Currently. Doug is speaking historically. (nm)sacheson
Jul 31, 2003 10:12 AM
I know, but I don't think that's it.Captain Morgan
Jul 31, 2003 11:09 AM
I disagree with the notion that polygamy was derived for this reason. The need for additional labor creates the need for "farmers" and the like to have many children, but not necessarily more wives. I see polygamy as more of an aristocratic-oriented phenomenon.

Of course, the Mormon polygamistic views were based on the premise that they needed to populate after heading west. They now say that it is immoral, but that God allowed it back in the 1800's and 1900's so they could populate. Wouldn't it have been easier if God would have just sent more people from the east coast instead?
I agree with you.sacheson
Jul 31, 2003 11:59 AM
Except I see polygamy as more a hormone-oriented phenomenon! ;-)
Not if you read what Mark Twain said about it...Matno
Aug 2, 2003 9:22 AM
Basically, before he went to Utah, he wrote about Mormon men being leacherous, dirty old men. He said the Mormon women must have been saints to put up with such a system of polygamy. After he visited Utah, he said (in effect) "I stand corrected, it is the men who are the saints." Something to do with the women being homely... Fortunately, that situation has corrected itself, and Utah now has a high percentage of beautiful women.
Sorry to disappoint, Capt., but I ain't gonna take the bait (nm)94Nole
Jul 31, 2003 12:55 PM
Estimates of 50,000 polygamists still in UT, AZ, NV, ID.Brooks
Jul 31, 2003 3:11 PM
Mostly of the fundamentalist Mormon faith. In order to get statehood, Utah (and the LDS Church) offically forsook polygamy. It's prohibited by the State Constitution. But it is still practiced, mostly by middle-aged men marrying 15-year olds. And by the way, most of the Mormon pioneers came from northern Europe, only passing through the east coast.
illegal, thoughDougSloan
Jul 31, 2003 3:18 PM
They don't have legal marriages to more than one wife, but maybe religious ceremonies? (Or are they merely "common law" arrangements?)

That's effectively what same sex couples can do now, can't they?

Doug
Absolutely illegal. What generally happens,Brooks
Jul 31, 2003 3:37 PM
as I understand it, is a first "legal" marriage and then either a divorce and subsequent marriage with first wife still around or just a religious ceremenoy with each succeeding "wife". Colorado City, AZ and Hilldale, UT just across the border from each other, are almost exclusively polygamous communities. Tom Green made national headlines last year when he was tried and convicted (mostly for fraud)in Utah with seven(?) wives and 30+ children. He brought it on himself by appearing on a number of talk shows, like Oprah, and flaunting his lifestyle. The family makes a living selling magazine subsrciptions, among other things. The state pays a lot for child support and food stamps for these families. The mothers usually claim on the forms that the father is unknown, a passing trucker or somesuch.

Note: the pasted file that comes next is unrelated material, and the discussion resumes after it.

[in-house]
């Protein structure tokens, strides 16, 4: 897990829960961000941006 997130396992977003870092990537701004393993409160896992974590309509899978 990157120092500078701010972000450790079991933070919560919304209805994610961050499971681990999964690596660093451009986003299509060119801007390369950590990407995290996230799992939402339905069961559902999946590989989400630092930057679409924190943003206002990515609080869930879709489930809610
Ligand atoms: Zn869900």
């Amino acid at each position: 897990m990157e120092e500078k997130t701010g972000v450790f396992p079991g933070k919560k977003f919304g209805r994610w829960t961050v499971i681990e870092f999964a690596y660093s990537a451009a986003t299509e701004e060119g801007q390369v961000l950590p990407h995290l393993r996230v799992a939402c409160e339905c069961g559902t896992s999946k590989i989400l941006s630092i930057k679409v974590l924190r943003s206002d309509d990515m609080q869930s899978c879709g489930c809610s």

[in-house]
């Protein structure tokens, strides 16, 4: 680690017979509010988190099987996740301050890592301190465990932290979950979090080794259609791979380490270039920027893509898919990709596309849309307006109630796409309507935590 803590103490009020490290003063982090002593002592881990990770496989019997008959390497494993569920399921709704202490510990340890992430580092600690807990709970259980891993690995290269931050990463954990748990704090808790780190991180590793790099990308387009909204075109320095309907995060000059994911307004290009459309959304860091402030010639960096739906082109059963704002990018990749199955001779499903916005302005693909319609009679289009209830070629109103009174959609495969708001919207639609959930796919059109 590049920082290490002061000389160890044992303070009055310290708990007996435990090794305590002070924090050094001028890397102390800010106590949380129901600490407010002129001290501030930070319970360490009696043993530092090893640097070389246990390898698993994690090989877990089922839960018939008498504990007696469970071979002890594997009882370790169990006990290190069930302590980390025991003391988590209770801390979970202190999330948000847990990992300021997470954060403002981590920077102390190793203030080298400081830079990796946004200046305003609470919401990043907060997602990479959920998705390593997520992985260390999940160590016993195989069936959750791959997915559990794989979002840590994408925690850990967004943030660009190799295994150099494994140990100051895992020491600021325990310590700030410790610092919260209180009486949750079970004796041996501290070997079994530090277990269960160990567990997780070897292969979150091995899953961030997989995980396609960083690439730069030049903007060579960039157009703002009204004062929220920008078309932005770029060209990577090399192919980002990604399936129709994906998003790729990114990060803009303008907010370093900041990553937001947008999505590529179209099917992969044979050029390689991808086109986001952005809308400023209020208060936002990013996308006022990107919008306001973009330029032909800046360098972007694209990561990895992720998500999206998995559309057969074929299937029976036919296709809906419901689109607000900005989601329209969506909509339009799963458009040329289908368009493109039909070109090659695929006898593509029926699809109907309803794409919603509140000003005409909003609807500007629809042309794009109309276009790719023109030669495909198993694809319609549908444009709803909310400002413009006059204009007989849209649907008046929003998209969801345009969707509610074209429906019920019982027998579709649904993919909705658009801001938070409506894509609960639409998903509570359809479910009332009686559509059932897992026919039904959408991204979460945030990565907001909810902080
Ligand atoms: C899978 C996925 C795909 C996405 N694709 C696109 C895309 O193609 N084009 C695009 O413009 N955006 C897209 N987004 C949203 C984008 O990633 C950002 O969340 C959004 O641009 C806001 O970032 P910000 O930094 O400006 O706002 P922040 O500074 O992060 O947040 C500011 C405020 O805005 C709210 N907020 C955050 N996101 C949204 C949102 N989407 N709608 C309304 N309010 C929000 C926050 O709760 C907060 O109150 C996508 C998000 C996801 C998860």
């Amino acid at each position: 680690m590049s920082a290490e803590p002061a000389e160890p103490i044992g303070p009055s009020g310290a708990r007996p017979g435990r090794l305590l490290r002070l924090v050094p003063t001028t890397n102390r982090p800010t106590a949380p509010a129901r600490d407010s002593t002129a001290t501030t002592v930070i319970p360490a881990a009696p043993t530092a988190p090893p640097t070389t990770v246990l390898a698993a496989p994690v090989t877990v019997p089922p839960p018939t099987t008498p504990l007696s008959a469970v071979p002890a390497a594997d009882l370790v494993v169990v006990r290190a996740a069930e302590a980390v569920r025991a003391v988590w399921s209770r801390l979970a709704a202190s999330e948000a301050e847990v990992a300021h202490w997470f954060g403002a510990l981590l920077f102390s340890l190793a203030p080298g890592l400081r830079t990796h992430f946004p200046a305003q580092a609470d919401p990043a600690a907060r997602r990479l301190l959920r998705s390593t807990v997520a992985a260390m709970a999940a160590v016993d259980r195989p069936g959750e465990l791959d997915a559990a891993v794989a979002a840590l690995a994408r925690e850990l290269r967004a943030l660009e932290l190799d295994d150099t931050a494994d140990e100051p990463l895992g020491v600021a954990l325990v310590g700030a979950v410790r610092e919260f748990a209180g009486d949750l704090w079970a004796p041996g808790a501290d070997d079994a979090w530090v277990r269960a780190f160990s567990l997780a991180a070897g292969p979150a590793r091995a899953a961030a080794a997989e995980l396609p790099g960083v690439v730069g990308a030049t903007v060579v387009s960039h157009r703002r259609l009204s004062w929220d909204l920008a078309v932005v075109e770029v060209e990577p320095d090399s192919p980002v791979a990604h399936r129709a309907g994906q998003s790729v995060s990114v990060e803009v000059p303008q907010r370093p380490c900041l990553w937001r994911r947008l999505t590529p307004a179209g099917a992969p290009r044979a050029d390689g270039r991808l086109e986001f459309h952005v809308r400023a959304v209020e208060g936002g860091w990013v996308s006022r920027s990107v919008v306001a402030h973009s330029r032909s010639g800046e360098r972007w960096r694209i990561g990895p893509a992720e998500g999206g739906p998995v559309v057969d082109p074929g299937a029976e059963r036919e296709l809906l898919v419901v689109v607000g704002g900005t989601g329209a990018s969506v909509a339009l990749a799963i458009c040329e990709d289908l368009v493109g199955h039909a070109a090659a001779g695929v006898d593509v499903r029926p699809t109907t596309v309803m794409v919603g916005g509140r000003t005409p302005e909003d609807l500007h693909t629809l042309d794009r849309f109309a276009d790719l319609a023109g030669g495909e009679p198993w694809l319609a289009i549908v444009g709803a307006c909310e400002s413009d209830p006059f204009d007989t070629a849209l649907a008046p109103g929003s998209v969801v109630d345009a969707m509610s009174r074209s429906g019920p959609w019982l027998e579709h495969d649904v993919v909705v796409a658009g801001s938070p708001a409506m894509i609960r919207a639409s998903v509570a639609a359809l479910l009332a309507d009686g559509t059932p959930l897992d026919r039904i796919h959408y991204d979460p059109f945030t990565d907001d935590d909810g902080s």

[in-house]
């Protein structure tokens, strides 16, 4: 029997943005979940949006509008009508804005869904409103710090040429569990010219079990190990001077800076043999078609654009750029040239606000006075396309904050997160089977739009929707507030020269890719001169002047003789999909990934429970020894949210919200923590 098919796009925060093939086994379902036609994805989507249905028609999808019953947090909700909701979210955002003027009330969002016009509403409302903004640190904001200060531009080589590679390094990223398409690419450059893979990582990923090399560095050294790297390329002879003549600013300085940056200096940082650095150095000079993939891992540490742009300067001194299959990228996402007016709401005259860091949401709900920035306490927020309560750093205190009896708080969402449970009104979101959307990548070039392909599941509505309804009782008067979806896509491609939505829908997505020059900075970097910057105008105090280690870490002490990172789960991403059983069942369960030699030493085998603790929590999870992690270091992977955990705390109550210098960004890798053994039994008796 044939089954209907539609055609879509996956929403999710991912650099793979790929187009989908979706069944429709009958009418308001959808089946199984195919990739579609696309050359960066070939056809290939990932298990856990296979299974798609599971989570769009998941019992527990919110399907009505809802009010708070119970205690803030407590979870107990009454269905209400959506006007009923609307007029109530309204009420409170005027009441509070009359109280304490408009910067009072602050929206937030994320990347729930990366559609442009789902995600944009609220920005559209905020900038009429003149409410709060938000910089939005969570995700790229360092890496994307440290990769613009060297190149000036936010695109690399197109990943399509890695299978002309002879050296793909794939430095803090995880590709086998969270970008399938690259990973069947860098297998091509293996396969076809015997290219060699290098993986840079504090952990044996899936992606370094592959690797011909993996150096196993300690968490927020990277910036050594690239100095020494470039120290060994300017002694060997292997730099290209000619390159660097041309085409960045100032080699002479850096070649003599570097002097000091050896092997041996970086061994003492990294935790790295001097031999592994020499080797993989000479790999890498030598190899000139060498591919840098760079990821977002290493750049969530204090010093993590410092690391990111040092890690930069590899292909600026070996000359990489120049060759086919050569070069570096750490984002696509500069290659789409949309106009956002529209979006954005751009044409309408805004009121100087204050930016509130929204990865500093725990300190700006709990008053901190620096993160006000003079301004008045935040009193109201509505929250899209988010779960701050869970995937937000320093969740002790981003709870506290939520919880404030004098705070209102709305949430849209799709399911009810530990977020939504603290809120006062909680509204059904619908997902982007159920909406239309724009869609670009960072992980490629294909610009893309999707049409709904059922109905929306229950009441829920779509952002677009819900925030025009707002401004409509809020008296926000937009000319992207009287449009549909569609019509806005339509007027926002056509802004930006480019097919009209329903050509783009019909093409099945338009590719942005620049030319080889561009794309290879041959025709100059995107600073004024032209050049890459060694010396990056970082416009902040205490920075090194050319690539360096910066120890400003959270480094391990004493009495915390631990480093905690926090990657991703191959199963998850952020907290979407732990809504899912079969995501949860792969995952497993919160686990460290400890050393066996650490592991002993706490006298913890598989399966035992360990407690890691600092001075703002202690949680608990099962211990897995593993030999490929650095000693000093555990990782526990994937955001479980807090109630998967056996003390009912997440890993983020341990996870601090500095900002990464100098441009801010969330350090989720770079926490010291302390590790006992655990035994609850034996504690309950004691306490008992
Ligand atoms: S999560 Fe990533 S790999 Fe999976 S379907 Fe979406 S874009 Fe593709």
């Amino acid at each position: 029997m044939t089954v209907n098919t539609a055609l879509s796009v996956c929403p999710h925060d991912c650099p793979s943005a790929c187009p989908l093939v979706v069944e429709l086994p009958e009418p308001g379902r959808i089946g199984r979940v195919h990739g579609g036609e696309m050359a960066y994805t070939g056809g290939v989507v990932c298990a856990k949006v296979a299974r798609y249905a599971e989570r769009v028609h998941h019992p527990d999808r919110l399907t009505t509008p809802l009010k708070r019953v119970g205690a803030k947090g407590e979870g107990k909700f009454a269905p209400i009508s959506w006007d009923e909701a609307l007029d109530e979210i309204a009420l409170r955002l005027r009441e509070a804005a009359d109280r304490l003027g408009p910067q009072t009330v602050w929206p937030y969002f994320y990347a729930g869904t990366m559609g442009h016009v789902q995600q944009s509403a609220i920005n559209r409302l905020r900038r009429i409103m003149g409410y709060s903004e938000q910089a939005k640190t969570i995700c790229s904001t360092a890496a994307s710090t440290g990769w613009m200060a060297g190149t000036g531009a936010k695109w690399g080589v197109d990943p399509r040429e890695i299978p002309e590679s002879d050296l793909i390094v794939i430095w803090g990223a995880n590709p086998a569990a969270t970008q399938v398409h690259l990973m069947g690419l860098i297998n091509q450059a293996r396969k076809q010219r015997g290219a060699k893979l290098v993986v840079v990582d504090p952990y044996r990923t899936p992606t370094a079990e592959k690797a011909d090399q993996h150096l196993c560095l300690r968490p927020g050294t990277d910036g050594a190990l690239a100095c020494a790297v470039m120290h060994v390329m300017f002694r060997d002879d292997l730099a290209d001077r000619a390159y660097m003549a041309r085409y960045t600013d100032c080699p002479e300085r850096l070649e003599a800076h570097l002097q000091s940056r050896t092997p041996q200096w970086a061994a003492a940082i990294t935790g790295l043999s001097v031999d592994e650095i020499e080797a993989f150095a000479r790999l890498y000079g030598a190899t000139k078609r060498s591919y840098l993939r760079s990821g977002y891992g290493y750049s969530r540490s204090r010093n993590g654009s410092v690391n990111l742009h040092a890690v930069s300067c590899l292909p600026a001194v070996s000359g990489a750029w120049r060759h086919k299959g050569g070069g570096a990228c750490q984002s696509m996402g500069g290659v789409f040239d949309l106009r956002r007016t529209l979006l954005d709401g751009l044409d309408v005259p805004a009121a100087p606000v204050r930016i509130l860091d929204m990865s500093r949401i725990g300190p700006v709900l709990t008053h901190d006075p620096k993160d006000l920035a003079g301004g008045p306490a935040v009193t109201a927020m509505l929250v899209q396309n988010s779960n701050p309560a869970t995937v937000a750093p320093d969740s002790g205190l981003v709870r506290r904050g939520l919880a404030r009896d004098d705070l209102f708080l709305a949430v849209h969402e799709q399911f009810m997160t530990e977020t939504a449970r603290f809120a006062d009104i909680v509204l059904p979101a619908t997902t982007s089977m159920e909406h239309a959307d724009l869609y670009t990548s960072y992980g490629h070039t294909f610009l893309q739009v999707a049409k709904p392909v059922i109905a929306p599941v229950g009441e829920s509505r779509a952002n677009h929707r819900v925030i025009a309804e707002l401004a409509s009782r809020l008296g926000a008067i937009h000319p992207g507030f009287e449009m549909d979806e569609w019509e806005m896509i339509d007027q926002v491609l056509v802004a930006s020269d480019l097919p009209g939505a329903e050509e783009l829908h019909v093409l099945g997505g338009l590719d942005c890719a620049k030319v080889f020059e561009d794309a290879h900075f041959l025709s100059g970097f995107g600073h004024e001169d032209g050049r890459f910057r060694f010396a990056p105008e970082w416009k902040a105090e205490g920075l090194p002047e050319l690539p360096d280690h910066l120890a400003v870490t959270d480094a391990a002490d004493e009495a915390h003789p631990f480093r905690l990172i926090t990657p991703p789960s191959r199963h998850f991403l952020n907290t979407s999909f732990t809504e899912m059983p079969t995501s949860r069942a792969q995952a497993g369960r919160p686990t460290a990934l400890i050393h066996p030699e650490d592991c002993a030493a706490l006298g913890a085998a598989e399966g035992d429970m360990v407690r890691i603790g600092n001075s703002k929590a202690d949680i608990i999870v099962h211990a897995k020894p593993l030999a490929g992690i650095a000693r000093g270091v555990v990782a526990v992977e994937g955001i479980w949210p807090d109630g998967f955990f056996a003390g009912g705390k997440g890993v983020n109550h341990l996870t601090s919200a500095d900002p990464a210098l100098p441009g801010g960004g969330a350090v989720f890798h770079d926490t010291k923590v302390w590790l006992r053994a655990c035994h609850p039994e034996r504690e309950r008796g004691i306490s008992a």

As a matter of principle, I have no problem with polygamy between consenting adults. The problem is that middle-aged men are marrying 15-year olds. Green was additionally tried for having sex with an under aged minor, who became a subsequent wife and is the sister of one of his other wives. A standard for me (arbitrary, I know) would be second wives or husbands must be a least 21 years of age.

I wonder how the whole divorce thing would work. We don't split property 50-50 but 3, 4, 5 ways?
Fascinating case...Matno
Aug 1, 2003 1:54 PM
I actually was clerking for a Utah State District court when all of this stuff with Tom Green got started, and I spent a few hours one day discussing the case with Dave Leavitt, the Juab County prosecutor who brought the case (and incidentally brother to Gov. Mike Leavitt).

Tom Green was begging to be prosecuted. Among other things, he was convicted of bigamy and incest.

One interesting note is that polygamists have been basically left alone for many years, in spite of breaking the law. In fact, the last time anyone tried to prosecute them was in 1951, and public outcry was tremendous in their favor. ("How dare the gov't tell a family how to live it's life!") This time around, however, public opinion is significantly different. I think in large part, this is because these polygamist groups are considered much more "weird" these days - much more separate from Mormon doctrine than they used to be.

One other side note: When referring to people or organizations that practice polygamy, the terms "Mormons," "Mormon fundamentalist," "Mormon dissidents," etc., are incorrect. The Associated Press Style Guide notes: "The term ‘Mormon' is not properly applied to the other ... churches that resulted from the split after [Joseph] Smith's death."
re: Is God a pragmatist?Duane Gran
Aug 1, 2003 4:20 AM
Since interpretation of the will of God is left to humans (I haven't encountered a burning bush speaking to me in my lifetime) it wouldn't be surprising at all if some people capitalized on the opportunity to interpret in ways that reinforce the cultural norm. If I remember correctly, in your undergraduate philosophy study you took particular interest in linguistics. In my view the biggest filter, resulting in misinformation about the will of God, occurs in the act of representing God in language. Poets and artists do their best, but language is simply too limited, and ultimately reflects more on ourselves than God.
1 man 20 wives or 20 men with 1 wife each--effect on population?Continental
Aug 1, 2003 7:43 AM
Since there are about equal number of men and women, how does polygamy increase rate of population growth? If the grand pubah has 20 wives, doesn't that just leave 19 guys having relationships with their hands? And can the grand pubah service his harem as effectively as 20 guys could? Maybe if a war wiped out a huge part of the male population polygamy would make sense. Otherwise, it's a way for the elite in society to have a more interesting sex life.